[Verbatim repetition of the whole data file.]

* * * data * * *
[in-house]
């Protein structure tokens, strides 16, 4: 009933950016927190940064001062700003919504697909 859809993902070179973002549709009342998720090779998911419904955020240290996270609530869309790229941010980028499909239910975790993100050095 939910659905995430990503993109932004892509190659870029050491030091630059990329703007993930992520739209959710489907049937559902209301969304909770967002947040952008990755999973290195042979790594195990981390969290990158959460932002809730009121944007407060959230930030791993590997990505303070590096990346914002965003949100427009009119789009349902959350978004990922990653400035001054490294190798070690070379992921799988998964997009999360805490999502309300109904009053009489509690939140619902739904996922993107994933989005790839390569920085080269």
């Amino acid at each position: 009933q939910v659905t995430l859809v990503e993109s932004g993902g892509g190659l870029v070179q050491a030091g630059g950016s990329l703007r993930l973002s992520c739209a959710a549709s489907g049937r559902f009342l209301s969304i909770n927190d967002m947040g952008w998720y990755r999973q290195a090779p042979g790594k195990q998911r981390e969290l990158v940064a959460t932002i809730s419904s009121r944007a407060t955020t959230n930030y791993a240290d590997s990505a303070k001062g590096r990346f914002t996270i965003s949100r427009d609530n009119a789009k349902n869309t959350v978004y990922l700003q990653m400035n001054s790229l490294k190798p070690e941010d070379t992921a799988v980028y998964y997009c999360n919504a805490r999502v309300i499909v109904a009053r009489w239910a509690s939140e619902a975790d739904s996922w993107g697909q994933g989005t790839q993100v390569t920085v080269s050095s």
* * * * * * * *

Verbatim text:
[in-house]
């Protein structure tokens, strides 16, 4: 009933950016927190940064001062700003919504697909 859809993902070179973002549709009342998720090779998911419904955020240290996270609530869309790229941010980028499909239910975790993100050095 939910659905995430990503993109932004892509190659870029050491030091630059990329703007993930992520739209959710489907049937559902209301969304909770967002947040952008990755999973290195042979790594195990981390969290990158959460932002809730009121944007407060959230930030791993590997990505303070590096990346914002965003949100427009009119789009349902959350978004990922990653400035001054490294190798070690070379992921799988998964997009999360805490999502309300109904009053009489509690939140619902739904996922993107994933989005790839390569920085080269």
């Amino acid at each position: 009933q939910v659905t995430l859809v990503e993109s932004g993902g892509g190659l870029v070179q050491a030091g630059g950016s990329l703007r993930l973002s992520c739209a959710a549709s489907g049937r559902f009342l209301s969304i909770n927190d967002m947040g952008w998720y990755r999973q290195a090779p042979g790594k195990q998911r981390e969290l990158v940064a959460t932002i809730s419904s009121r944007a407060t955020t959230n930030y791993a240290d590997s990505a303070k001062g590096r990346f914002t996270i965003s949100r427009d609530n009119a789009k349902n869309t959350v978004y990922l700003q990653m400035n001054s790229l490294k190798p070690e941010d070379t992921a799988v980028y998964y997009c999360n919504a805490r999502v309300i499909v109904a009053r009489w239910a509690s939140e619902a975790d739904s996922w993107g697909q994933g989005t790839q993100v390569t920085v080269s050095s």